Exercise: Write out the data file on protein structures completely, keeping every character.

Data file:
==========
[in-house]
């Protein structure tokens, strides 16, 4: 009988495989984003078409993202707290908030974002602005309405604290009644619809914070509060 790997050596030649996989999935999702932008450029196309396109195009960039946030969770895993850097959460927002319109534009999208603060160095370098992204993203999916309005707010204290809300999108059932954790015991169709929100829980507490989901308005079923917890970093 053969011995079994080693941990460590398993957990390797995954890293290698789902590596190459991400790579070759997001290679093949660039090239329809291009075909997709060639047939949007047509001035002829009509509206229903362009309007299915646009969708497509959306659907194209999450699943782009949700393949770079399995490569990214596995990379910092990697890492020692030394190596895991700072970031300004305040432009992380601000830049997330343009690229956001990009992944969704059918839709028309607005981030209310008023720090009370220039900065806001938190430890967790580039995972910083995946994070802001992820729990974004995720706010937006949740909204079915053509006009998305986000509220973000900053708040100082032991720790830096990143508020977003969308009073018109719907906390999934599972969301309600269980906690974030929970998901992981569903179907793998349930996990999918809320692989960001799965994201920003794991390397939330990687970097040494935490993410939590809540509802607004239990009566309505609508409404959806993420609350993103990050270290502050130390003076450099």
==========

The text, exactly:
[in-house]
């Protein structure tokens, strides 16, 4: 009988495989984003078409993202707290908030974002602005309405604290009644619809914070509060 790997050596030649996989999935999702932008450029196309396109195009960039946030969770895993850097959460927002319109534009999208603060160095370098992204993203999916309005707010204290809300999108059932954790015991169709929100829980507490989901308005079923917890970093 053969011995079994080693941990460590398993957990390797995954890293290698789902590596190459991400790579070759997001290679093949660039090239329809291009075909997709060639047939949007047509001035002829009509509206229903362009309007299915646009969708497509959306659907194209999450699943782009949700393949770079399995490569990214596995990379910092990697890492020692030394190596895991700072970031300004305040432009992380601000830049997330343009690229956001990009992944969704059918839709028309607005981030209310008023720090009370220039900065806001938190430890967790580039995972910083995946994070802001992820729990974004995720706010937006949740909204079915053509006009998305986000509220973000900053708040100082032991720790830096990143508020977003969308009073018109719907906390999934599972969301309600269980906690974030929970998901992981569903179907793998349930996990999918809320692989960001799965994201920003794991390397939330990687970097040494935490993410939590809540509802607004239990009566309505609508409404959806993420609350993103990050270290502050130390003076450099």